Packaging of DNA Helix in Prokaryotes and Eukaryotes

Packaging in Prokaryotes:

In prokaryotes like E. coli, a well-defined nucleus is absent.

So, DNA (carrying negative charge) is held together with some proteins (that have positive charge) in a region known as nucleoid. The DNA in nucleoid is organised in nucleus in large loops held by proteins.

Packaging in Eukaryotes:

Reger Kornberg in 1974 reported that chromosome is made up of DNA and protein. The organisation of DNA is much more complex in eukaryotes.

Depending upon the abundance of amino acid residue with charged side chains, a protein acquires its charge.

Histones are the proteins that are rich in lysine and arginine residues.

Both these amino acid residues are basic amino acids and carry positive charges with them. So, histones are a set of positively charged, basic proteins (histones + protamine). These histones organise themselves to make a unit of 8 molecules known as histone octamer.


The negatively charged DNA is wrapped around the positively charged histone octamer, forming a structure known as nucleosome.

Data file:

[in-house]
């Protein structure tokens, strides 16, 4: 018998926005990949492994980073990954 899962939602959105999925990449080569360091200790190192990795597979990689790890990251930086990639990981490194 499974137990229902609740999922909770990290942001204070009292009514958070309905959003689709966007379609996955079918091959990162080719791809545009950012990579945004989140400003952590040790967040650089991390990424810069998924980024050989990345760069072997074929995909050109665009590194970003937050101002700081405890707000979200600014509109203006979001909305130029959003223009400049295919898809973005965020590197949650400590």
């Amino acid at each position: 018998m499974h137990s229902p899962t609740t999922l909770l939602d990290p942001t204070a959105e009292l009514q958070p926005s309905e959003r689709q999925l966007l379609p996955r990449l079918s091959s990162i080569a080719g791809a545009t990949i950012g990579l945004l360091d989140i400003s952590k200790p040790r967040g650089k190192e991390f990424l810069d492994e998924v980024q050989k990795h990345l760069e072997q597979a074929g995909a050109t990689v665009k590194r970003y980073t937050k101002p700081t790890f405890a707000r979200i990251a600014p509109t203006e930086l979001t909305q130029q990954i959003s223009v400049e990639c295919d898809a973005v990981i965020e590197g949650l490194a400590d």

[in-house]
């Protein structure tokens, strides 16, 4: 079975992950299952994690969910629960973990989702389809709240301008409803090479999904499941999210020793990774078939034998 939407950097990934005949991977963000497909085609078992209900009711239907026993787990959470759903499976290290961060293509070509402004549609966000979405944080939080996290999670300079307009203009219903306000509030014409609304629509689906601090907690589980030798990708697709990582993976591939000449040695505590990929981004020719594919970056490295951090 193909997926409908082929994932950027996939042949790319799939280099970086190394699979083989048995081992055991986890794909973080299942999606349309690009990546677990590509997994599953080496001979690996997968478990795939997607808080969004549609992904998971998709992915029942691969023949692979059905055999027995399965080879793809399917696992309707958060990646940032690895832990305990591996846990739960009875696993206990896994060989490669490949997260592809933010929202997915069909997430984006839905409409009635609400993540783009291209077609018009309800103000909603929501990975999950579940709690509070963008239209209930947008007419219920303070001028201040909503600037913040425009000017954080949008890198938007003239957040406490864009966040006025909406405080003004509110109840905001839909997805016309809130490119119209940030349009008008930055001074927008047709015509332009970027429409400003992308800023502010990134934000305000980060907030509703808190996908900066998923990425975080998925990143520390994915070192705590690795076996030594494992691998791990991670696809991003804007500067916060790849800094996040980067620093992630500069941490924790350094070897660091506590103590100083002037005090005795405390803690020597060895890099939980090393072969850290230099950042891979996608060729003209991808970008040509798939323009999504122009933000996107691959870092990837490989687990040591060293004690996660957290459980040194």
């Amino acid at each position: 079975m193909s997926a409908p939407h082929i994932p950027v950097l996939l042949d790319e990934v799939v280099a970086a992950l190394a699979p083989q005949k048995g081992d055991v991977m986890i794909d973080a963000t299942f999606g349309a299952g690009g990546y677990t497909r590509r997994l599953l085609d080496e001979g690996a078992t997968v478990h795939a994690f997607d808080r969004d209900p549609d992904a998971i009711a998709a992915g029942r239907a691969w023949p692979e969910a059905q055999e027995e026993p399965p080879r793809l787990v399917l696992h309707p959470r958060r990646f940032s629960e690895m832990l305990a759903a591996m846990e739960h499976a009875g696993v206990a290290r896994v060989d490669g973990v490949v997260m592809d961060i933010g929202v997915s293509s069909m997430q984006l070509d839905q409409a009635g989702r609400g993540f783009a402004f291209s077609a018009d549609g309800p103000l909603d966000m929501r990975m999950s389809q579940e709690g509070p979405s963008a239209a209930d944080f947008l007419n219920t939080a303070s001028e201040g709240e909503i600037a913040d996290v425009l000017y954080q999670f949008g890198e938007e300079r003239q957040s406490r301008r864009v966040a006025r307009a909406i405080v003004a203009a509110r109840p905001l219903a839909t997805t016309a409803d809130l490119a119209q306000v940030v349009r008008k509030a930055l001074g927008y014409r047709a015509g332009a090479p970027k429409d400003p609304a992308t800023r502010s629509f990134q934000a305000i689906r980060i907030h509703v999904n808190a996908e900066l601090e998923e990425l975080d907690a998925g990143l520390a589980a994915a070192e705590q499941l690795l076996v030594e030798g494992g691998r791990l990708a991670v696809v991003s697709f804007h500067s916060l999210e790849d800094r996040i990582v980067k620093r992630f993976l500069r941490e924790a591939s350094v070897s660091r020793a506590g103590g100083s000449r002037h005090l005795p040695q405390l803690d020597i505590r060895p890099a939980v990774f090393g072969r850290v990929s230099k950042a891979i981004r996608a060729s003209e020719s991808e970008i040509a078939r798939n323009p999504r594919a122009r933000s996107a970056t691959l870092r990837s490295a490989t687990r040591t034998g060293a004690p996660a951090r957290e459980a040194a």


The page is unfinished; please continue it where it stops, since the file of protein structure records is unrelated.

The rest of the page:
The nucleosome is made up of four types of proteins — H2A, H2B, H3 and H4 occurring in pairs.

One nucleosome contains 200 base pairs of DNA helix, approximately. Nucleosomes are the repeating unit of chromatin, which are thread-like stained (coloured) bodies present in nucleus.

These look like ‘beads-on-string’ when observed under an electron microscope with chromatin.

DNA helix of 200 bp wraps around the nucleosome by 1¾ turns.

The chromatin is packed to form a solenoid structure of 30 mm diameter and further supercoiling tends to form a looped structure called chromatin fibre, which further coils and condense at metaphase stage to form the chromosomes.

Non-Histone Chromosomal (NHC) Proteins:

These are an additional sets of proteins that contribute to the packaging of chromatin at a higher level.

There are following regions present in chromatin:

1. Euchromatin:

These are the regions of chromatin, which are loosely packed (and are stains light) in a typical nucleus.

2. Heterochromatin:

These are the regions of chromatin, which are densely packed (and are stains dark).

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